A propaganda trope deployed by the ex-dissident Adam Michnik in Poland
to justify the invasion of Iraq as if it were the natural progression after defeating Communism in Poland.

Michnik deduces all this on the simple basis that the Polish Communist regime was prepared to use anti-semitism to rid it of opponents and so that any nation ostensibly standing up for Israel and democracy and bringing regime change to the Middle East is justified.

Presumably because Arabs or Muslims are not capable of democracy, one reason why Michnik has supported Oriana Fallaci who charmingly desribes Muslims as rats.

The Irony is bleak. But proving 'we' are victimised because of 'Them' is a stable of propaganda depending upon whether one has already decided upon and for what reason one's sympathy must lie/

This is the technique of the lobbyist for the USA to make a decisive intervention on their side as victims rather than their side who are the real victimisers and thus 'nationalists'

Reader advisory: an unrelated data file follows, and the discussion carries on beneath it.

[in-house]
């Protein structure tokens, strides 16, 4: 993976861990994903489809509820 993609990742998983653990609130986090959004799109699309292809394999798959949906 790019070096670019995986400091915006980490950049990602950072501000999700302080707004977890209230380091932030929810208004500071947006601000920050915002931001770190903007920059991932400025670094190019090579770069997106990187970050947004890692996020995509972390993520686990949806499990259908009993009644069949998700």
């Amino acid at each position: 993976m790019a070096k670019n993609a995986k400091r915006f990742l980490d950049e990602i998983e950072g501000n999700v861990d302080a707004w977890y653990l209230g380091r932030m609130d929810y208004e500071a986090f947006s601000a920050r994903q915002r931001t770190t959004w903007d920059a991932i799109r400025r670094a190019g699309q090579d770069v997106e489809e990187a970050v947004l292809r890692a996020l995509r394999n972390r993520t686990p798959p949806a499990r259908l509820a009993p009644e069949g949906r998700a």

It's a media technique used by lunatic nationalists from Moldova to Georgia, all those who believe that by telling people want they want to hear that one can come down decisively on the side on one nation if it co-incides with their Great Power interests.

Pollard's article is an example of one of the most pernicious developments of the modern mass media and online blogging and commentary: the propagation of cheap one dimensional outrage which eschews complexity and demands idiotic nationalistic partisanship.

Clearly, it's the opposite of what the Pope would define as Catholicism or the universal church.